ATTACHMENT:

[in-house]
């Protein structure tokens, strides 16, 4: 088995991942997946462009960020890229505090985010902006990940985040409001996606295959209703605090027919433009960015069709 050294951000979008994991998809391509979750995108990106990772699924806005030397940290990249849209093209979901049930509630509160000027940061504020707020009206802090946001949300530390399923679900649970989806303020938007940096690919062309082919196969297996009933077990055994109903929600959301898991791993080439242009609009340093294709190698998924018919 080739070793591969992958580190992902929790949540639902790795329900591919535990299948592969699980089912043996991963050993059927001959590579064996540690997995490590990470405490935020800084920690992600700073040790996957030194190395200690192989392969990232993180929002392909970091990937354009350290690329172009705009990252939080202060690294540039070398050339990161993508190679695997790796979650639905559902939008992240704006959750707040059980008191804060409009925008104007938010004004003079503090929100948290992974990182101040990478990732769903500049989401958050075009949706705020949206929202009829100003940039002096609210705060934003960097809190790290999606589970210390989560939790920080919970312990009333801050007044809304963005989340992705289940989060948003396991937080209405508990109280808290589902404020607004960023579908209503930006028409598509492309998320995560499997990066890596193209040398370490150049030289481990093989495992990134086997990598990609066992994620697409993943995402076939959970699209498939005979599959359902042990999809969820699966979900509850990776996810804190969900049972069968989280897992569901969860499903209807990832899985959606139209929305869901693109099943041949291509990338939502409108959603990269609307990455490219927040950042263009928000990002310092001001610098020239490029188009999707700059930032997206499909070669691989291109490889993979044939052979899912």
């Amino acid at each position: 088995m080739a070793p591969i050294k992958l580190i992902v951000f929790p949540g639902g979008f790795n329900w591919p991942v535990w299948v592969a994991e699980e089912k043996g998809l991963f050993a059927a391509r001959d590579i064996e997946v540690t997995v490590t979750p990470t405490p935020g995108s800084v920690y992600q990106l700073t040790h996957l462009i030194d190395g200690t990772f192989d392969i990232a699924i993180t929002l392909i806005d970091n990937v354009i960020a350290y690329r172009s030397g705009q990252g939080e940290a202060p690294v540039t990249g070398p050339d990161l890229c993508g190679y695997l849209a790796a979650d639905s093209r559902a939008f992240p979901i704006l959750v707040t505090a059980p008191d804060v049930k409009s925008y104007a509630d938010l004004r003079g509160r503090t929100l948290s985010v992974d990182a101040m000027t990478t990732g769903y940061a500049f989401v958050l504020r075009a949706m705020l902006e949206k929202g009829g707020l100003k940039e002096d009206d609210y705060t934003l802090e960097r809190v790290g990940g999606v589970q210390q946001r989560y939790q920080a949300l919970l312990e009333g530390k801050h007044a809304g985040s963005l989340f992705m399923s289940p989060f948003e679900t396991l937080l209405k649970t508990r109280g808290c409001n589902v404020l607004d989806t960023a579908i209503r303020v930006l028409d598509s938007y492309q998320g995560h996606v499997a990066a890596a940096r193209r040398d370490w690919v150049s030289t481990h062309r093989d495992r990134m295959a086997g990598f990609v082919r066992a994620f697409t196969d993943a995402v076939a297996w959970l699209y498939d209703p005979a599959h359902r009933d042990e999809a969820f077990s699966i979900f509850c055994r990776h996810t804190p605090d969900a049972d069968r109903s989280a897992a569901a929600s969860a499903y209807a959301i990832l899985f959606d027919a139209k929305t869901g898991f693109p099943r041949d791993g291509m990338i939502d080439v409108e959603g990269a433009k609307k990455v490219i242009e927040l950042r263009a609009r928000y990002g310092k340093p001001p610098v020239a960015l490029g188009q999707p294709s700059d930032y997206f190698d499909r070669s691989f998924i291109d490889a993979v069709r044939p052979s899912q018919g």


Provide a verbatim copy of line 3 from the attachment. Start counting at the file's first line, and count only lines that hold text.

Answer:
């Amino acid at each position: 088995m080739a070793p591969i050294k992958l580190i992902v951000f929790p949540g639902g979008f790795n329900w591919p991942v535990w299948v592969a994991e699980e089912k043996g998809l991963f050993a059927a391509r001959d590579i064996e997946v540690t997995v490590t979750p990470t405490p935020g995108s800084v920690y992600q990106l700073t040790h996957l462009i030194d190395g200690t990772f192989d392969i990232a699924i993180t929002l392909i806005d970091n990937v354009i960020a350290y690329r172009s030397g705009q990252g939080e940290a202060p690294v540039t990249g070398p050339d990161l890229c993508g190679y695997l849209a790796a979650d639905s093209r559902a939008f992240p979901i704006l959750v707040t505090a059980p008191d804060v049930k409009s925008y104007a509630d938010l004004r003079g509160r503090t929100l948290s985010v992974d990182a101040m000027t990478t990732g769903y940061a500049f989401v958050l504020r075009a949706m705020l902006e949206k929202g009829g707020l100003k940039e002096d009206d609210y705060t934003l802090e960097r809190v790290g990940g999606v589970q210390q946001r989560y939790q920080a949300l919970l312990e009333g530390k801050h007044a809304g985040s963005l989340f992705m399923s289940p989060f948003e679900t396991l937080l209405k649970t508990r109280g808290c409001n589902v404020l607004d989806t960023a579908i209503r303020v930006l028409d598509s938007y492309q998320g995560h996606v499997a990066a890596a940096r193209r040398d370490w690919v150049s030289t481990h062309r093989d495992r990134m295959a086997g990598f990609v082919r066992a994620f697409t196969d993943a995402v076939a297996w959970l699209y498939d209703p005979a599959h359902r009933d042990e999809a969820f077990s699966i979900f509850c055994r990776h996810t804190p605090d969900a049972d069968r109903s989280a897992a569901a929600s969860a499903y209807a959301i990832l899985f959606d027919a139209k929305t869901g898991f693109p099943r041949d791993g291509m990338i939502d080439v409108e959603g990269a433009k609307k990455v490219i242009e927040l950042r263009a609009r928000y990002g310092k340093p001001p610098v020239a960015l490029g188009q999707p294709s700059d930032y997206f190698d499909r070669s691989f998924i291109d490889a993979v069709r044939p052979s899912q018919g």